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ERIC Number: ED039189
Record Type: RIE
Publication Date: 1970
Pages: 16
Abstractor: N/A
Reference Count: 0
Varying the Cognitive Levels of Classroom Questions: An Analysis of Student Teachers' Questions and Pupil Achievement in Elementary Social Studies.
Rogers, Virginia; David, O. L.
This study sought to determine whether student teachers' questioning strategy can be modified to increase their use of higher level cognitive questions and also whether student achievement was higher in classes where the teacher asked more high level questions. Subjects of the study were 20 student teachers assigned to fifth-grade classes in public schools, who were pretested for similar questioning behavior. The 10 students in the experimental group participated in seminars on purposes and use of different cognitive levels of questions. All student teachers taught a 4-day unit on the same substantive material. Each day, their questions were recorded by observers using a specially developed observation schedule. Following the unit, pupil achievement was assessed by a specially prepared test. Analysis of data revealed that the trained student teachers asked a significantly greater number of higher level cognitive questions than those not specially trained. Pupil achievement in the two groups was not significantly different. This could be attributed to the limited time that students were exposed to higher level questions and to the probability that student teachers have little "power" to influence pupils in their responses. Further research is recommended on the relationship between teacher behavior and student achievement and on the place of question strategy training in teacher education. (Author/RT)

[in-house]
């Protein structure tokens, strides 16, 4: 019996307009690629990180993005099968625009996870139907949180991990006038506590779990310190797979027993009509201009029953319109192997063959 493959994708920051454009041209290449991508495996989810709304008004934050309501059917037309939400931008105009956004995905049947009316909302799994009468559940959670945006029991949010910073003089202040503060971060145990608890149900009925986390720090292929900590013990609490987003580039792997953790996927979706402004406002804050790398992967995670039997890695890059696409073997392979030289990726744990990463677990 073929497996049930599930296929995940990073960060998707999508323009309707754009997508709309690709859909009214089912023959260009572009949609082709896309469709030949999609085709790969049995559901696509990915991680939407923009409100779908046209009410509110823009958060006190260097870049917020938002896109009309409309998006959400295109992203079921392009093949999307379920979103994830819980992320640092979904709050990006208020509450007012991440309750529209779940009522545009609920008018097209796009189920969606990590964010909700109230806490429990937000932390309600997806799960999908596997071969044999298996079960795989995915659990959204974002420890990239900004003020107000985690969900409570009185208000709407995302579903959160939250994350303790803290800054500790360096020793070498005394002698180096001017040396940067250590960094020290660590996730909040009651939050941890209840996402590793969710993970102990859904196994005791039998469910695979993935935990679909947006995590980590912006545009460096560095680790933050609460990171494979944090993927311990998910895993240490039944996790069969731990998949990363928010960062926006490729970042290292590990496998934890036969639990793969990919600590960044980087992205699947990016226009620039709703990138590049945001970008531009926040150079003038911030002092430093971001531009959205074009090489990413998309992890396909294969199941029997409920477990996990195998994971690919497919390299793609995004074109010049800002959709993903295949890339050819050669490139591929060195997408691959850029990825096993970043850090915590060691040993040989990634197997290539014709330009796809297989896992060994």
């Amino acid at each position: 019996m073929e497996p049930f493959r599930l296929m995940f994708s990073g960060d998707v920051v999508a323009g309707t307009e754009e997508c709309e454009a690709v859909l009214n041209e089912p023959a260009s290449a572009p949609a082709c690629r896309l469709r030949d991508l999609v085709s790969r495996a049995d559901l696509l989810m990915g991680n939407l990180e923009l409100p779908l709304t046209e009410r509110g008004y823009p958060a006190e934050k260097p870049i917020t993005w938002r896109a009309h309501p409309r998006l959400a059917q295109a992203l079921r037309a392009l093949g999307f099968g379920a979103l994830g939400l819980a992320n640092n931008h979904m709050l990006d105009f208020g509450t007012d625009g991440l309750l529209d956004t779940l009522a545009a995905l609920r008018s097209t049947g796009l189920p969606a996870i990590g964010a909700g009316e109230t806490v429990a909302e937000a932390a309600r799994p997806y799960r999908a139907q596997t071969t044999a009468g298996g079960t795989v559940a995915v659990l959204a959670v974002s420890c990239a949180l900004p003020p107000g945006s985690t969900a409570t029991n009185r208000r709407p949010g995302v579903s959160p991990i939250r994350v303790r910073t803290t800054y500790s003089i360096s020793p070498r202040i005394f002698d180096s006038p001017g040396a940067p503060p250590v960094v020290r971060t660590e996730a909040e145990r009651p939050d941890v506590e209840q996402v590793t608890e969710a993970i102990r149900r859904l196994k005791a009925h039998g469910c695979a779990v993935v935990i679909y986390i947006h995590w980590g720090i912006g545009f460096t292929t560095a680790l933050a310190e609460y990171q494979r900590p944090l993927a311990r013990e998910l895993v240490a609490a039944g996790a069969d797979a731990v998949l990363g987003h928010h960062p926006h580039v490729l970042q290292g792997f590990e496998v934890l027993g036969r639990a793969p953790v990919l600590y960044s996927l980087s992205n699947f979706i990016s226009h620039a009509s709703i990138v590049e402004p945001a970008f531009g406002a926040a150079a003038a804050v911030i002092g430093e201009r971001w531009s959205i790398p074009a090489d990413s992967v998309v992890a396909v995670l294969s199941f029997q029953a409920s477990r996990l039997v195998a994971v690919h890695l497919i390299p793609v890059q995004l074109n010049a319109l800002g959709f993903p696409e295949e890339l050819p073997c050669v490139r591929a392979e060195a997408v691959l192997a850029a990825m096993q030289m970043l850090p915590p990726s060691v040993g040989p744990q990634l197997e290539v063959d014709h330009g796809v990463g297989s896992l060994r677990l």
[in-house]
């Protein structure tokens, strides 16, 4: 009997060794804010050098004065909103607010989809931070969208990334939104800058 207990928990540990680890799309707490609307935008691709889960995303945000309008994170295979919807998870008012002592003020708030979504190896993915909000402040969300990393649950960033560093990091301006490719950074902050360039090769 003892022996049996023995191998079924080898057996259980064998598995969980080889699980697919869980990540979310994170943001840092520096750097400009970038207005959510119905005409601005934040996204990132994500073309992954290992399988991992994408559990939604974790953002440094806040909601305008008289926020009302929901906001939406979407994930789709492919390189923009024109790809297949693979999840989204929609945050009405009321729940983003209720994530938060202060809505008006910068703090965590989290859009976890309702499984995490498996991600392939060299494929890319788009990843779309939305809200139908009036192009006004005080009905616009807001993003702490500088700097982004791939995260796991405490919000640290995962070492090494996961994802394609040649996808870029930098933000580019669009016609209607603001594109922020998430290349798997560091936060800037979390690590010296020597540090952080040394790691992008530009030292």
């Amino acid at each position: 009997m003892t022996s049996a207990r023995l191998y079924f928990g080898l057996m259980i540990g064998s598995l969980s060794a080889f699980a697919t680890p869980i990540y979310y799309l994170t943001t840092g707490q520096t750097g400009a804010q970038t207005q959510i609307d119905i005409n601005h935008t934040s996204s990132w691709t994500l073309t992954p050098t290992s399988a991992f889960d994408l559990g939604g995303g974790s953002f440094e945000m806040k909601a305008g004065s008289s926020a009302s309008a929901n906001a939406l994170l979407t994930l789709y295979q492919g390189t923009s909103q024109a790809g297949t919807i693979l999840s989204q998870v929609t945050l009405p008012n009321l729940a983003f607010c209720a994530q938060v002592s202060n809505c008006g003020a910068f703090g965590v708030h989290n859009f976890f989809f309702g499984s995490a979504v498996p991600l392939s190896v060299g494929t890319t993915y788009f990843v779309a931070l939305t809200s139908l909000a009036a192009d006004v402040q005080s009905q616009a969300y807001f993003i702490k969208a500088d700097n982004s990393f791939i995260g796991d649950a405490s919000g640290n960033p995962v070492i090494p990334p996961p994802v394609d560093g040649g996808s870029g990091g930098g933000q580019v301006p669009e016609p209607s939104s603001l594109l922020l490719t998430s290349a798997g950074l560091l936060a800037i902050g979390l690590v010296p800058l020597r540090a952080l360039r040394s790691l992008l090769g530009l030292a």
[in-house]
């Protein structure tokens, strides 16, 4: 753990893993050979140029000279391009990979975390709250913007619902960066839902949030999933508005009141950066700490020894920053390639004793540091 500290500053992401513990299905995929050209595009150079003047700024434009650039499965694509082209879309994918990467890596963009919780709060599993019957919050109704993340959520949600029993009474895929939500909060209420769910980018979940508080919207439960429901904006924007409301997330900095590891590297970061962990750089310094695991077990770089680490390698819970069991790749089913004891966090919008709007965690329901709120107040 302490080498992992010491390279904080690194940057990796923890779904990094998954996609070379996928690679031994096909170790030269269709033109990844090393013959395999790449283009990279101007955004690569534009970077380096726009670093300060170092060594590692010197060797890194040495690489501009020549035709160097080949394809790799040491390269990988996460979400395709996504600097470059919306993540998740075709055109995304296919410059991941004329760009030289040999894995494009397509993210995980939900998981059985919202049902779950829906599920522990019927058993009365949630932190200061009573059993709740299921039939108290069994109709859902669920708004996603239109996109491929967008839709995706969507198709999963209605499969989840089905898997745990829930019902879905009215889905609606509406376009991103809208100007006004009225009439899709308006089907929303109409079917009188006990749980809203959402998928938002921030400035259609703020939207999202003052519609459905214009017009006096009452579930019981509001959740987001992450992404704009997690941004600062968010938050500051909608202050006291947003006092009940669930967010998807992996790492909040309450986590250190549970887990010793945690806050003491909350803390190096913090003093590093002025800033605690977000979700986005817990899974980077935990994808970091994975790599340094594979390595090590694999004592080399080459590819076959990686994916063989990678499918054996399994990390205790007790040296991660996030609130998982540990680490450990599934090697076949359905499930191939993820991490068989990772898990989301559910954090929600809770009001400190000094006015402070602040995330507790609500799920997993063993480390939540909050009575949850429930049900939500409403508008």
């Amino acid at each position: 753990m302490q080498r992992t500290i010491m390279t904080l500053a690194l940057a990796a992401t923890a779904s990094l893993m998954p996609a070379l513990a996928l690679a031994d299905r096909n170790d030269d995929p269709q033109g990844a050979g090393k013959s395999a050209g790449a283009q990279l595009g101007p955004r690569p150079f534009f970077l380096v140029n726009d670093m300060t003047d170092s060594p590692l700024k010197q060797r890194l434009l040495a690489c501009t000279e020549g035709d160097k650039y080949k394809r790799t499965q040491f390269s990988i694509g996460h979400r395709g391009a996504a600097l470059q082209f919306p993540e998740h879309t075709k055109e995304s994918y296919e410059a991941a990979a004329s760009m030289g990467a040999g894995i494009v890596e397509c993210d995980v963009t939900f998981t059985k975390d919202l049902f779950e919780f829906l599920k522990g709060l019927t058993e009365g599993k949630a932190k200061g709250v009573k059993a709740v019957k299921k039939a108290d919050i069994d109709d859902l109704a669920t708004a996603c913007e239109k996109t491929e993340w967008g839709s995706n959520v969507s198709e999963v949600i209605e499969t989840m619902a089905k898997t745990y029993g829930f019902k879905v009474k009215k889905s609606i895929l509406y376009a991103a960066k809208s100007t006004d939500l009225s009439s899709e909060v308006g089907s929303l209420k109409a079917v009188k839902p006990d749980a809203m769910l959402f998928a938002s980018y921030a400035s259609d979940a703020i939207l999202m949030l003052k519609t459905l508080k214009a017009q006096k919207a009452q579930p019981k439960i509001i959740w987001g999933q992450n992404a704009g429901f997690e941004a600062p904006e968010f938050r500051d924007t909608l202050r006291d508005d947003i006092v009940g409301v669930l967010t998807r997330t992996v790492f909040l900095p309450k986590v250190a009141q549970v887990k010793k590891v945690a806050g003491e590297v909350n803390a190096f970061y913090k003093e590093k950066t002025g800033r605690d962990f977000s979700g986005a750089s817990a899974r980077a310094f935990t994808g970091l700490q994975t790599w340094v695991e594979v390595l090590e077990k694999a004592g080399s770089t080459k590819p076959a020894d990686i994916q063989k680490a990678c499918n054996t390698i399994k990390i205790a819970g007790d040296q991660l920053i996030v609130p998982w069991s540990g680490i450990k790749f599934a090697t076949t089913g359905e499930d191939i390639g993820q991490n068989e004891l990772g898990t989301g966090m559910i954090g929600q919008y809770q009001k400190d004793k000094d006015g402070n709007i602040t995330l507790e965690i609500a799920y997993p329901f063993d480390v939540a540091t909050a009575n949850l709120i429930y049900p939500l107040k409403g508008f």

Publication Type: N/A
Education Level: N/A
Audience: N/A
Language: N/A
Sponsor: N/A
Authoring Institution: N/A
Note: Paper presented at annual meeting, AERA, Minneapolis, 1970